By Ann Marie Foley - 17 September, 2019
The Jesuit Refugee Service (JRS) Europe helped 60,803 people in Europe during 2018. This is according to its recently published 2018 Annual Report.
“In 2018, JRS continued to pursue work guided by its mission to accompany, serve and advocate for the rights of refugees and others who are forcibly displaced, both in the Regional Office in Brussels as well as in the 23 national JRS offices across Europe,” stated the organisation.
In the report JRS Ireland is credited with having “dramatically scaled up operations” to prevent refugee households entering homelessness or destitution when the closure of the largest Direct Provision Centre in Dublin was proposed.
In the UK JRS identified victims of trafficking who were unlawfully detained. JRS also published a report calling for stronger safeguards to protect those who are victims of trafficking and ensure they are not put into detention centres where these vulnerable people can suffer yet more harm.
In his message of introduction to the Annual Report 2018, Jose Ignacio Garcia SJ, Regional Director JRS Europe, stated that the number of people who have come to Europe seeking protection has decreased “substantially” when compared with previous years. Some 141,472 people arrived in 2018 and almost double that – 373,652 – arrived in 2016.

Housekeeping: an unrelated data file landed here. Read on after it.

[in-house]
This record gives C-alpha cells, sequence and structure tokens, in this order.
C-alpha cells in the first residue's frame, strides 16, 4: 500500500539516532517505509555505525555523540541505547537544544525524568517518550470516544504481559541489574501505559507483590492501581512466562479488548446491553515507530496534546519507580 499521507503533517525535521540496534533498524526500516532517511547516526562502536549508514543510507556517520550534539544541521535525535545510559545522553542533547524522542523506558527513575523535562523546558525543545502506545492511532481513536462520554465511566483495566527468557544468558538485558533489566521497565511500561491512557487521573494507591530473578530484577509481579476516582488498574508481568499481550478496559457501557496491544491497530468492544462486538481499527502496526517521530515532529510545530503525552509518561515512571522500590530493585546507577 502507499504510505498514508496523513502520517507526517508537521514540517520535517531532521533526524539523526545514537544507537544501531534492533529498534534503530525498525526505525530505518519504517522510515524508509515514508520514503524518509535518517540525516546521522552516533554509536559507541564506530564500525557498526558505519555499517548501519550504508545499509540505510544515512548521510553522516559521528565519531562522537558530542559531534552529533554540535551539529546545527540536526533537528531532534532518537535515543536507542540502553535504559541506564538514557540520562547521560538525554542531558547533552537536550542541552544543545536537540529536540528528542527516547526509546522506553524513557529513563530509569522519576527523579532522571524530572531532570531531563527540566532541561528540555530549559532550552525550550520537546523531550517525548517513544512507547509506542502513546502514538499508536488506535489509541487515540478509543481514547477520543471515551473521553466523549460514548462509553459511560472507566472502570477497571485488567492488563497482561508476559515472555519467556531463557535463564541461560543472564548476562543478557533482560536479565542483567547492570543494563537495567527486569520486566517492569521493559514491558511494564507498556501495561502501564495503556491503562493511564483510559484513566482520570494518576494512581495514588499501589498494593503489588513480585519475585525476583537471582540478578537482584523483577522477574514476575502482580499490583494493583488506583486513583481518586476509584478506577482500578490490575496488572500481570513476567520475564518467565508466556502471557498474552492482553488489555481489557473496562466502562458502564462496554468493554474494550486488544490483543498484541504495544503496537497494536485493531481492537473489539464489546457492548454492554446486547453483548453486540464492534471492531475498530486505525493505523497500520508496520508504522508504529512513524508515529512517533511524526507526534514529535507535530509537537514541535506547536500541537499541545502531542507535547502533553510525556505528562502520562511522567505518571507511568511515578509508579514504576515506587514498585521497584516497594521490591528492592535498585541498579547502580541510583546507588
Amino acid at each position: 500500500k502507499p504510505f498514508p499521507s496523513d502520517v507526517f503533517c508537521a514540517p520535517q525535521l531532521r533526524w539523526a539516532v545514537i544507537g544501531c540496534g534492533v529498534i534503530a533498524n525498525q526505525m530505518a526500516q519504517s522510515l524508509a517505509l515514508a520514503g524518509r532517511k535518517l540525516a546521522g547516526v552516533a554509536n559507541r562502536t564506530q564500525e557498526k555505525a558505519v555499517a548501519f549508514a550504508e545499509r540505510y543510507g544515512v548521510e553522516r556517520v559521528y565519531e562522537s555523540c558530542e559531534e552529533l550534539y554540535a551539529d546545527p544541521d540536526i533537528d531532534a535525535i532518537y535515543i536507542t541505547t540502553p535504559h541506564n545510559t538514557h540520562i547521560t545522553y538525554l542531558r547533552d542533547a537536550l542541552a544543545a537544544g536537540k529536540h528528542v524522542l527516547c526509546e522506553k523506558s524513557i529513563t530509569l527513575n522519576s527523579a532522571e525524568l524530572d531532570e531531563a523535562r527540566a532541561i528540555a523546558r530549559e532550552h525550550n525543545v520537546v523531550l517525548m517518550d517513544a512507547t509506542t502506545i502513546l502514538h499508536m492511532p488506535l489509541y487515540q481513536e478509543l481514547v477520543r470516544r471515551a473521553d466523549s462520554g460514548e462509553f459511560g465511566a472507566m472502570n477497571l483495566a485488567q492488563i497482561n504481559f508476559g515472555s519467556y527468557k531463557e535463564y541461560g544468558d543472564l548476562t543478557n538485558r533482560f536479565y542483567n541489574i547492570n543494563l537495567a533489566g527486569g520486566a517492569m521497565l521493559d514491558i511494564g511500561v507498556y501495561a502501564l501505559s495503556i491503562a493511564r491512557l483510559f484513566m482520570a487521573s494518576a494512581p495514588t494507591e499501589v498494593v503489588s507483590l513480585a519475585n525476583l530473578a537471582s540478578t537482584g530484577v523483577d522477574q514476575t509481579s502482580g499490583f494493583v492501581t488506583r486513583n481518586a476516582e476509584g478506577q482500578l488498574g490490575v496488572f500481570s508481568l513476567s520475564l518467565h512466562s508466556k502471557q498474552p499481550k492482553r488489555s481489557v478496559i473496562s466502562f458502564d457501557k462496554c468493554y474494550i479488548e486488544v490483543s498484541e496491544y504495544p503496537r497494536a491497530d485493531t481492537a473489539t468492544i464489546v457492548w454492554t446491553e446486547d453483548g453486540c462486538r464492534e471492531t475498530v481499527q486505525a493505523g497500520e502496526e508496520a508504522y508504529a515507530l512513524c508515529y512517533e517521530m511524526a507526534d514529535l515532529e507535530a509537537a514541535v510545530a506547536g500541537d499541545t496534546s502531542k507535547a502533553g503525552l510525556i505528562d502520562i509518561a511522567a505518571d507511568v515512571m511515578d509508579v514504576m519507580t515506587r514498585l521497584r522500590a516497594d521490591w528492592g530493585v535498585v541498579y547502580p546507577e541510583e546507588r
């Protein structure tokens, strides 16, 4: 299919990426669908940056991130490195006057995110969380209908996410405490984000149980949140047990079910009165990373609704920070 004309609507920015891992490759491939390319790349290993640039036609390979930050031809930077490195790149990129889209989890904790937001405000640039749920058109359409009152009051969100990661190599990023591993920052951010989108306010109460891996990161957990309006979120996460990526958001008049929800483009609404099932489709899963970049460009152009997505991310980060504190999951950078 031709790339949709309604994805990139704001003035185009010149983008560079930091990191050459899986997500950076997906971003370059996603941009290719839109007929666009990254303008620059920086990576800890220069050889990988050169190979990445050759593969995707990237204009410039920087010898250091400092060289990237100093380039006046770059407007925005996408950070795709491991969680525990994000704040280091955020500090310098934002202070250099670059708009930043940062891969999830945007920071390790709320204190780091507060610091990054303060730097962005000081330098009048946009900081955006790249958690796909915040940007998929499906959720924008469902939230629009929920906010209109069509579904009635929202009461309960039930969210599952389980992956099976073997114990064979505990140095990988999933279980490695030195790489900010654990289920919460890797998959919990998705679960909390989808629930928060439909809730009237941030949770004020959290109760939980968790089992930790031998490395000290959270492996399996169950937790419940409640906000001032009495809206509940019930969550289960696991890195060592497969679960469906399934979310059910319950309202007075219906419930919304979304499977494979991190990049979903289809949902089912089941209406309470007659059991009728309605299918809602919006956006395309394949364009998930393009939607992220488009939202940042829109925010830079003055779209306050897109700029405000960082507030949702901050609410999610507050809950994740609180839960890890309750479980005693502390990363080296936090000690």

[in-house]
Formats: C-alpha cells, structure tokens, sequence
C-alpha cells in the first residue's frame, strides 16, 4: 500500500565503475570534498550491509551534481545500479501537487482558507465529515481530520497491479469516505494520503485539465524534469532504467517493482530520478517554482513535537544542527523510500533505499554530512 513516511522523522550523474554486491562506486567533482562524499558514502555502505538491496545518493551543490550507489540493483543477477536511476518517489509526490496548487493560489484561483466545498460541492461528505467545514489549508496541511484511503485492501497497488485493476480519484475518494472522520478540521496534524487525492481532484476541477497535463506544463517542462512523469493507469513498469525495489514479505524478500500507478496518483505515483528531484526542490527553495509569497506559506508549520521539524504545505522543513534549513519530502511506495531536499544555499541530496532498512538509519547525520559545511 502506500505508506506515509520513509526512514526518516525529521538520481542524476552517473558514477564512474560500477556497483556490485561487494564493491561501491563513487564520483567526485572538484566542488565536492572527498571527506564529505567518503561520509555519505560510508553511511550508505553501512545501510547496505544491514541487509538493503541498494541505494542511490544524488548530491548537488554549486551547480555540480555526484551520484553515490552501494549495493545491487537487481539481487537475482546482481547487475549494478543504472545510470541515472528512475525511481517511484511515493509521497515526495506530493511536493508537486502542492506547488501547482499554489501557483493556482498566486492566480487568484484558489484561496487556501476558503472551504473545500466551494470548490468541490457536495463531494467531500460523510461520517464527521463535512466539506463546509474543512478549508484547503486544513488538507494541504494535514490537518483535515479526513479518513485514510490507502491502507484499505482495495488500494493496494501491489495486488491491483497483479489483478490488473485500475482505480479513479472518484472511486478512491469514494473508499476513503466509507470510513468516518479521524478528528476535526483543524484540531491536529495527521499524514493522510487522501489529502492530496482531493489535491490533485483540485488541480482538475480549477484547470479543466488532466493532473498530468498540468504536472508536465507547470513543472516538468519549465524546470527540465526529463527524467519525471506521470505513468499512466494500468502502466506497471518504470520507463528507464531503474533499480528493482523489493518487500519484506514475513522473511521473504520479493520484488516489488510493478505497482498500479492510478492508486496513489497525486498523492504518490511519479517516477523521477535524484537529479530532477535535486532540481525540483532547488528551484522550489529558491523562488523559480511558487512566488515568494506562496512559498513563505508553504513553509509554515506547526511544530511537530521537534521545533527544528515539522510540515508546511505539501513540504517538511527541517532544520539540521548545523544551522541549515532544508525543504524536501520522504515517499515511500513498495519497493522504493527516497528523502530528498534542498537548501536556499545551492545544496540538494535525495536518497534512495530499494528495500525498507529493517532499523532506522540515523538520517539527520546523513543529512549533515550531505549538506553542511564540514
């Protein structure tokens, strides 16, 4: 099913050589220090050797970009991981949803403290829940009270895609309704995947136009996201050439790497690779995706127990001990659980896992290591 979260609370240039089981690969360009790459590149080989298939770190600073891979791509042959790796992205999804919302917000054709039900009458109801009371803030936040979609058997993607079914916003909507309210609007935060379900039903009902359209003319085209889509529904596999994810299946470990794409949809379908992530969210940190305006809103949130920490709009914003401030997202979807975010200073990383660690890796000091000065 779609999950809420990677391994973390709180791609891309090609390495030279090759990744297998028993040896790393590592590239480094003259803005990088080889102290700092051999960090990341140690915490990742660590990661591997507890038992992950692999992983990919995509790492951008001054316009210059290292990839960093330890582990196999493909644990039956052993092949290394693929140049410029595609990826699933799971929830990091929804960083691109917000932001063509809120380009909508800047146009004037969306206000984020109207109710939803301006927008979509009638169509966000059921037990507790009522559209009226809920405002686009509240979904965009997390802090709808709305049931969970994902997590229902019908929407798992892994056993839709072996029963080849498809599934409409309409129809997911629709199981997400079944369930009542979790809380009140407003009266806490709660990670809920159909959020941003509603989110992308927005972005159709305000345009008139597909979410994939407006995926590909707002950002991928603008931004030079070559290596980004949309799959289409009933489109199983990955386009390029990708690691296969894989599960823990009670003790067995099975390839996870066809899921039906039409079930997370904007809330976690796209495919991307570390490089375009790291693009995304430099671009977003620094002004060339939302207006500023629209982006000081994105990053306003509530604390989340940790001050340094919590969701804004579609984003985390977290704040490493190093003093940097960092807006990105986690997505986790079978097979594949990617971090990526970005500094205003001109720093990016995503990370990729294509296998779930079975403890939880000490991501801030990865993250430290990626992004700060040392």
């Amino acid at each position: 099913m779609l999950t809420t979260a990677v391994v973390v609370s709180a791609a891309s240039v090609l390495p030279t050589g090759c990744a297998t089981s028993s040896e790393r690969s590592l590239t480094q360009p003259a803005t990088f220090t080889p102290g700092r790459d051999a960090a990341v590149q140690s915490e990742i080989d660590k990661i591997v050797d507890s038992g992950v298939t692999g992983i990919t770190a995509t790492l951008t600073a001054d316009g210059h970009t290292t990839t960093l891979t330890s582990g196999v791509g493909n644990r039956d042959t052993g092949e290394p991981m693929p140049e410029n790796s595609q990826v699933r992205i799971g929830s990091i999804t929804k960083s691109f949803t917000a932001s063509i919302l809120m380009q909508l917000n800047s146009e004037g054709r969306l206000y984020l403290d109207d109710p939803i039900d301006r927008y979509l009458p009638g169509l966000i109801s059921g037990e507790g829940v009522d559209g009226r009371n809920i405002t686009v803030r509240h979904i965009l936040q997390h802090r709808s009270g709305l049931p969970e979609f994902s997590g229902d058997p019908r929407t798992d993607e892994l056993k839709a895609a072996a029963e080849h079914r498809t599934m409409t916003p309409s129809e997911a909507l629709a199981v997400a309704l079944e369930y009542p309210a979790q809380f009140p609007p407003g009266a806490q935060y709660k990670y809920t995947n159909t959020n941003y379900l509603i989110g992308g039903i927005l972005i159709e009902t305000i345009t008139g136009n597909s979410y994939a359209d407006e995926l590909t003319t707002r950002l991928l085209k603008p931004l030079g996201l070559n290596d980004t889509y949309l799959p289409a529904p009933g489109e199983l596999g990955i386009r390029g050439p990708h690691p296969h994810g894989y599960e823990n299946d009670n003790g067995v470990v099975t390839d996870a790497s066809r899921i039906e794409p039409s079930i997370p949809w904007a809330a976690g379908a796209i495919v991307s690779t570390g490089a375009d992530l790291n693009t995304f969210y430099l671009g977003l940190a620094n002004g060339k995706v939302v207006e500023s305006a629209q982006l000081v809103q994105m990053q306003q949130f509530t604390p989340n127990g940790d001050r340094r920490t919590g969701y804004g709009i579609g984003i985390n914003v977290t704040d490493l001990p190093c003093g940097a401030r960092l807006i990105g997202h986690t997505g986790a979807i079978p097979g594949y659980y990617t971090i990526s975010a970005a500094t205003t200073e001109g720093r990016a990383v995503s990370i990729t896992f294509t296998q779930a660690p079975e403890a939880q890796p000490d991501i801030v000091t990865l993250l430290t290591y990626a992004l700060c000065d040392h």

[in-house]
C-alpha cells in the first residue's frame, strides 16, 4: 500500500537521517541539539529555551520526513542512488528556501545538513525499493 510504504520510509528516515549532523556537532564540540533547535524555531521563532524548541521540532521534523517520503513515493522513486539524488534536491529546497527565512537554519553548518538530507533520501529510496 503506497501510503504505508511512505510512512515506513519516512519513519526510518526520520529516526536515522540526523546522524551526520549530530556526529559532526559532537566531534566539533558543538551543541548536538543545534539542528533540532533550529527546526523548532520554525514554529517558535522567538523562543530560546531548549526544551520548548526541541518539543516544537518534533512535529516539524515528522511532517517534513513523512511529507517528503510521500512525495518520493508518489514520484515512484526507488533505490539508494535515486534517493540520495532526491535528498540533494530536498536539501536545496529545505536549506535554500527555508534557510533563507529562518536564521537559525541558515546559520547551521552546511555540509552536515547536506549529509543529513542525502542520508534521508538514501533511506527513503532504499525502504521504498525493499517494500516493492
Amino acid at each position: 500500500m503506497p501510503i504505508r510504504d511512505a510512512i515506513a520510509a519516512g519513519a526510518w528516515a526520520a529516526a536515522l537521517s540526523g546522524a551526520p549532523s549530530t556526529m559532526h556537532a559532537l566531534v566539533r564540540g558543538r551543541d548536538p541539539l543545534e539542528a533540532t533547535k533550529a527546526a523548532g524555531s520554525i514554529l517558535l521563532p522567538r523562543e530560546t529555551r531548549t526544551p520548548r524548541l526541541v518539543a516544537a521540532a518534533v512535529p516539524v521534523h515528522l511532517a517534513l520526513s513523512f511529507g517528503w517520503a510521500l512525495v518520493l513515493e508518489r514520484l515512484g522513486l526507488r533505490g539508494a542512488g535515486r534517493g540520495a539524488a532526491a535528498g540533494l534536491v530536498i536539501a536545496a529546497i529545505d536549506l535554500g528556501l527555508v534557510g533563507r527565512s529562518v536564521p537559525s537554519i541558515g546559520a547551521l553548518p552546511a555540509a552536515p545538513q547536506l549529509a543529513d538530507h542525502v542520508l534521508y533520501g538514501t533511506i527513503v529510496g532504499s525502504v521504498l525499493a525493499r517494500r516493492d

“Of course it is good news that fewer people are forced to seek an alternative to their lives. But the figures cannot hide the fact that behind them there are many stories of frustration and suffering. People may be reduced to numbers, but their lives cannot,” he said.
He explained that a three-year-old project that involved working with partners at the external borders of the EU concluded in 2018. It involved helping facilitate positive gatherings between forcibly displaced people and their new communities.
The project also monitored human rights violations such as border violence against migrants and push-backs at Europe’s external borders. JRS was able to propose recommendations for a more humane and protective EU approach towards migrants, asylum seekers and refugees.
“The external borders of the EU are still a grey area in terms of law enforcement and the effective protection of human rights for those who arrive,” said Jose Ignacio Garcia. He stated that despite the EU’s efforts to equip itself with different legal instruments to ensure protection for those who arrive, the reality at border posts is different.